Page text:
Written by: Emily Potter, Northeastern Ont. Regional Communication Coordinator

Dealing with the aftermath of plastics used in various production practices has always been a challenge within the agriculture industry. The agricultural industry needs to adapt practices to deal with used agricultural plastics. That’s why the Northern Ontario Farm Innovation Alliance (NOFIA) and the Ontario Federation of Agriculture (OFA) Northern Caucus have teamed up to address this issue.

Finding ways to deal with used plastics has been a hot topic across the agricultural community for several years now. Landfills across the north are becoming reluctant to accept agriculture plastics. This leaves farmers with challenges in disposing of the plastic properly. The industry would like to be proactive in finding solutions to this issue.

NOFIA completed a study in 2018, assessing the amount of agricultural plastics coming out of Northern Ontario, and evaluating some potential solutions. In response to the outcomes of this study, NOFIA has launched their Northern Ontario Agricultural Plastics Disposal Project.

In partnership with the OFA Northern Caucus and funded by the Canadian Agricultural Partnership, the pilot project aims to improve the end-of-life management of used agricultural plastics across the north. Over the next three years, the hope is to divert over 500 tons of plastic from landfills and other waste management streams.

U-PAC Basket Compactor on display at the 2019 Ontario Federation of Agriculture AGM

U-PAC Basket Compactor on display at the 2019 Ontario Federation of Agriculture AGM

To participate in the pilot, farmers can purchase basket compactors through NOFIA. Single-use bale wrap plastic will be compacted into bales of plastic. Each bale of plastic can encompass approximately 500 bales’ worth of plastic (so feeding 500 bales of stored feed). These plastic bales will then be brought to a central location on specific aggregation days organized by NOFIA to be transported to an end user, BBL Energy, where the plastic will then be converted to energy through pyrolysis.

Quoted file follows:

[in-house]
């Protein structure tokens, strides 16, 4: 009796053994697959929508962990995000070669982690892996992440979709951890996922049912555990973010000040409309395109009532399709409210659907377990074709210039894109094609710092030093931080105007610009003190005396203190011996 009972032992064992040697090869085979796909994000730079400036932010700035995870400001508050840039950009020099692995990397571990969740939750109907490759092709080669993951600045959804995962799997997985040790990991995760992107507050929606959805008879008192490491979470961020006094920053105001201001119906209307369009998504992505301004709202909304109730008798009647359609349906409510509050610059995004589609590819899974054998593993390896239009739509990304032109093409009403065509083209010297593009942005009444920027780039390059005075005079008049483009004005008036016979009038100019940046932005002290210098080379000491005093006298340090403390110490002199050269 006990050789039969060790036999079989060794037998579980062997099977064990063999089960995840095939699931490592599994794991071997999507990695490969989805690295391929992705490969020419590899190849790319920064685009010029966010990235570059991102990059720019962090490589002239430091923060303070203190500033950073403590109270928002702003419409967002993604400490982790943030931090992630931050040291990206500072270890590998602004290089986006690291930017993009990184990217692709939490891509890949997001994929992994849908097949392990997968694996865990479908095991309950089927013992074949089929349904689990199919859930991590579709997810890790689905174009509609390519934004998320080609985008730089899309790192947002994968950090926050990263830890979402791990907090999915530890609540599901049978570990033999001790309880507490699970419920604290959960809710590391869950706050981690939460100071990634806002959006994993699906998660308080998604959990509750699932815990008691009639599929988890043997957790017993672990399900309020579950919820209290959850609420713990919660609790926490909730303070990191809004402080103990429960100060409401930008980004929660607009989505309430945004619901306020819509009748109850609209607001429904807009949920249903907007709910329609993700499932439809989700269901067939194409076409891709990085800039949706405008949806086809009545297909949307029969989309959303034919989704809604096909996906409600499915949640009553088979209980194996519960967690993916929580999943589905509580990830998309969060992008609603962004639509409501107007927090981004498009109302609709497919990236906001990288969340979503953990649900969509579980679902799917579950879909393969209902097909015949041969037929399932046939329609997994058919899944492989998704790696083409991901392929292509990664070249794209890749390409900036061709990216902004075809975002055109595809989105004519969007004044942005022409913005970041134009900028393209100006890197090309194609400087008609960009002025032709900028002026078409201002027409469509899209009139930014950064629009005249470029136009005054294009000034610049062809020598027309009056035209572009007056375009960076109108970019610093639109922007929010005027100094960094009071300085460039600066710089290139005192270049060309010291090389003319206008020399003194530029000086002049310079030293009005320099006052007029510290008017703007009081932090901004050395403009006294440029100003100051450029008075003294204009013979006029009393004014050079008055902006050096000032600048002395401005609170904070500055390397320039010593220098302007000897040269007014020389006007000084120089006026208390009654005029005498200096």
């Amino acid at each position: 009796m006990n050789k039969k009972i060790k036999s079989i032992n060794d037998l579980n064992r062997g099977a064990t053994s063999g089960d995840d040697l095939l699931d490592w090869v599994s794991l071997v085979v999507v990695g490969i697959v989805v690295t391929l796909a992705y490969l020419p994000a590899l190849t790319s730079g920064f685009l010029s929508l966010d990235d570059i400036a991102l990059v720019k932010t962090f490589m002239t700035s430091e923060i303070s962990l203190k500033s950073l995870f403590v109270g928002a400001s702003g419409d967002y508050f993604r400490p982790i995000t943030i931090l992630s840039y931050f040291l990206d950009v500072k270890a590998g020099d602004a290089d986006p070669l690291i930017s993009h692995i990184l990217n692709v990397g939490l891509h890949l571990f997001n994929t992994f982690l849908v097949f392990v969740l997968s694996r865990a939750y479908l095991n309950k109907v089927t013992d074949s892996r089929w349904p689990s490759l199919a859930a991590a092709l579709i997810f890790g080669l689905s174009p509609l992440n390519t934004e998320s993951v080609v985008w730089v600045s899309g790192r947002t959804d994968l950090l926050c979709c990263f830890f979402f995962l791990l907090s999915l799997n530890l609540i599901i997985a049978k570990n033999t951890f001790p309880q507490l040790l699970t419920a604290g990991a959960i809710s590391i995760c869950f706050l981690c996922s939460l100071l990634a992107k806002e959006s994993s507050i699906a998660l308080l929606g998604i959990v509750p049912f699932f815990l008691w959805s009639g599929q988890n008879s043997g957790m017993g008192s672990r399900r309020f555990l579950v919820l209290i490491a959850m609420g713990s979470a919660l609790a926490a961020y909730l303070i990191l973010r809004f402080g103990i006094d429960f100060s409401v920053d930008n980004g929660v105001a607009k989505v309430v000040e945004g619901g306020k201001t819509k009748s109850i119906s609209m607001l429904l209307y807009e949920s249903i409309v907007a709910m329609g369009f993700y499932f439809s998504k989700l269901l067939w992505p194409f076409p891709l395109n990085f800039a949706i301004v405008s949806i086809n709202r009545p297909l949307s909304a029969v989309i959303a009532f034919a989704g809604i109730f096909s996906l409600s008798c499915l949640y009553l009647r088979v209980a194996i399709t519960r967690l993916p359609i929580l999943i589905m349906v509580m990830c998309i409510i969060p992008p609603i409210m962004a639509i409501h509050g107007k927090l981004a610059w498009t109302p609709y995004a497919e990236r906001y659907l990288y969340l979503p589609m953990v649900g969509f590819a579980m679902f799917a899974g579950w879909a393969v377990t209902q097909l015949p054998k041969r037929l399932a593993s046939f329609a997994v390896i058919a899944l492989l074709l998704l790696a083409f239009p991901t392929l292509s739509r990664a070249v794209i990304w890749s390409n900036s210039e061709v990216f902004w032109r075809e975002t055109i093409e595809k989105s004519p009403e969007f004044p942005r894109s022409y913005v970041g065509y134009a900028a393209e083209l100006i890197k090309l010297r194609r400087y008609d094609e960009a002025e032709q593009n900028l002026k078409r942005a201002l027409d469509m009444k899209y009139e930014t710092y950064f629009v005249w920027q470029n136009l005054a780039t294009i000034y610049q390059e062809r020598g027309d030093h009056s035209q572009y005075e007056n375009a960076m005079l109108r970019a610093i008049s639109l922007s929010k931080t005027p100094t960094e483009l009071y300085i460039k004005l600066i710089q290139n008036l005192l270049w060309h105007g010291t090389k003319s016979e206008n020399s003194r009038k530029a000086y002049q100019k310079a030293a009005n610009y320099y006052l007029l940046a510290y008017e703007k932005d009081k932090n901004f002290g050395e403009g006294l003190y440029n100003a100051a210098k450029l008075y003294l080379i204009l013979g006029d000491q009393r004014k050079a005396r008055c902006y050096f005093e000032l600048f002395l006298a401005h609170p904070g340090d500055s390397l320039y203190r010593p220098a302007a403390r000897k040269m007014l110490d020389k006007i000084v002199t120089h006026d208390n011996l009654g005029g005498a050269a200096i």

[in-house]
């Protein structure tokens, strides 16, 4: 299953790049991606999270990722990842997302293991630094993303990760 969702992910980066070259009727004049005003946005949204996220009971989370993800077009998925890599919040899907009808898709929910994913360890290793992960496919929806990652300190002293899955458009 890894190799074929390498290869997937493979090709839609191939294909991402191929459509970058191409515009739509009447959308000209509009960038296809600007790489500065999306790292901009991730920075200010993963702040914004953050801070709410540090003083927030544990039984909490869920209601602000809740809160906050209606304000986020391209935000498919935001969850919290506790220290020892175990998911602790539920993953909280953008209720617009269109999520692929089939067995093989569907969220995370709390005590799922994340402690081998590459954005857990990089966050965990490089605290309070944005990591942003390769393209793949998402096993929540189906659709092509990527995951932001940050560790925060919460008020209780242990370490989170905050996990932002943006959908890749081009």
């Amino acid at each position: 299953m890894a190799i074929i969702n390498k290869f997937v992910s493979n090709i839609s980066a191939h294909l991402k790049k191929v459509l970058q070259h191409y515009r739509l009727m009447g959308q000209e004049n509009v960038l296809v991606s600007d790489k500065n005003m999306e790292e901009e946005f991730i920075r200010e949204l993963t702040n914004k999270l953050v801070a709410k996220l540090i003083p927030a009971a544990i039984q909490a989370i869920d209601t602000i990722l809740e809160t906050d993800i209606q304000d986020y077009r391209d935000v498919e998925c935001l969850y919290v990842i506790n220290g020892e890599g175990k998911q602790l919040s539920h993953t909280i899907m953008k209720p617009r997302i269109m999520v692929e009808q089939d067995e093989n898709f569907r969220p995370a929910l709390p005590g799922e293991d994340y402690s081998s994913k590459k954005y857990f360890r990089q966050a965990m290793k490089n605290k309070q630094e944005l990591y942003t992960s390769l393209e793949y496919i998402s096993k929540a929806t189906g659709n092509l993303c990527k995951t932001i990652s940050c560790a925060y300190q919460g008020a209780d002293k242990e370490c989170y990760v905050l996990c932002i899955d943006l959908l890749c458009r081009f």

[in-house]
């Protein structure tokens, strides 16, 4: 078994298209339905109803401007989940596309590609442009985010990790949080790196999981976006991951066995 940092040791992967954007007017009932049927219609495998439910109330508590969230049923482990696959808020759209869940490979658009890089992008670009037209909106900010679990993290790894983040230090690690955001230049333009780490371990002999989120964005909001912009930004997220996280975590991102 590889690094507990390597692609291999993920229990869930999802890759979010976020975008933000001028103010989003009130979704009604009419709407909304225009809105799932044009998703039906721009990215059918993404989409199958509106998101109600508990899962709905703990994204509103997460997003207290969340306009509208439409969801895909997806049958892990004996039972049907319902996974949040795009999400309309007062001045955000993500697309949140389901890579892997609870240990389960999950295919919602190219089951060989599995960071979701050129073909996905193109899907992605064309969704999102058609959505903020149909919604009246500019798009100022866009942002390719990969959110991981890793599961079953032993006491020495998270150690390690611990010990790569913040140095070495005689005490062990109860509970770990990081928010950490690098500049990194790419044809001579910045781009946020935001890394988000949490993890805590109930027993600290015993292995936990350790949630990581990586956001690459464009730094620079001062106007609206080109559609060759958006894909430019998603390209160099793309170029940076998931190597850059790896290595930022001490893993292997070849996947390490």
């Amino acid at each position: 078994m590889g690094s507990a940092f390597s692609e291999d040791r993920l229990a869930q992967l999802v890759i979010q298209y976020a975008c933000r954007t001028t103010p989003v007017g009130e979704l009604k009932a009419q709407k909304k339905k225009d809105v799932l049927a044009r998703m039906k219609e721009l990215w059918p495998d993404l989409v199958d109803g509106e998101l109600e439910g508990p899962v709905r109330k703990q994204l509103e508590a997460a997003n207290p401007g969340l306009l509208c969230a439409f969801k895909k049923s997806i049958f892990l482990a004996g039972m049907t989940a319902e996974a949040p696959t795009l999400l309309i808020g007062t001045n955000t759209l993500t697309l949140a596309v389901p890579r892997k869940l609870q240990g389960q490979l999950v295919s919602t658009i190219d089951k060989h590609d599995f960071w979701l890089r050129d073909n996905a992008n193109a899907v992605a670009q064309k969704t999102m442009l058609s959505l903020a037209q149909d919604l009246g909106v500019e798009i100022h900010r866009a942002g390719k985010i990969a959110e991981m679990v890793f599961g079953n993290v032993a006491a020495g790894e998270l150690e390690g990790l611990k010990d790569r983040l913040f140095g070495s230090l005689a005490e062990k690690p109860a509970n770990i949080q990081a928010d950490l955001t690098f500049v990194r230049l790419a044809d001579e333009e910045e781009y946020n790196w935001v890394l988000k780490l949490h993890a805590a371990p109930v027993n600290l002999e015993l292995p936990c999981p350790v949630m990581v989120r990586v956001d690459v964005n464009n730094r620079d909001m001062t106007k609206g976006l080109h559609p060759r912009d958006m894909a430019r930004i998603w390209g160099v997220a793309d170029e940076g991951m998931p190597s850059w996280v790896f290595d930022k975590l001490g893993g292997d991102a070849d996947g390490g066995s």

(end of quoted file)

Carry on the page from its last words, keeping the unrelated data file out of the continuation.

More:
NOFIA and the OFA also plan to work with municipalities to set up communal compactors to service smaller farms who may not use enough plastic to be able to justify having their own, but still wish to participate and dispose of their plastic in a responsible manner.

Loading the plastic into the compactor is a simple process.

Loading the plastic into the compactor is a simple process.

Although the project has just launched, they are already seeing positive uptake from the agricultural community. Compactors are already set up in Nipissing, Temiskaming, Algoma, Rainy River and Thunder Bay, and more are on their way north.

Currently there is not a formal disposal framework in place for agricultural plastics. This pilot aims to provide a proactive solution to a problem, while exploring the feasibility of this type of system. Through the project, data will be collected on best management practices, conversion efficiencies and costs.

Tractor placing lid on pallet system

The compactor is built to be used with a hydraulic loader system. The plastic will need to be compacted several times before the bale is tied to ensure it doesn’t expand once removed from the pallet system.

 

For more information or to get involved with the pilot project, please visit: https://www.nofia-agri.com/plastics-disposal-pilot

 

 

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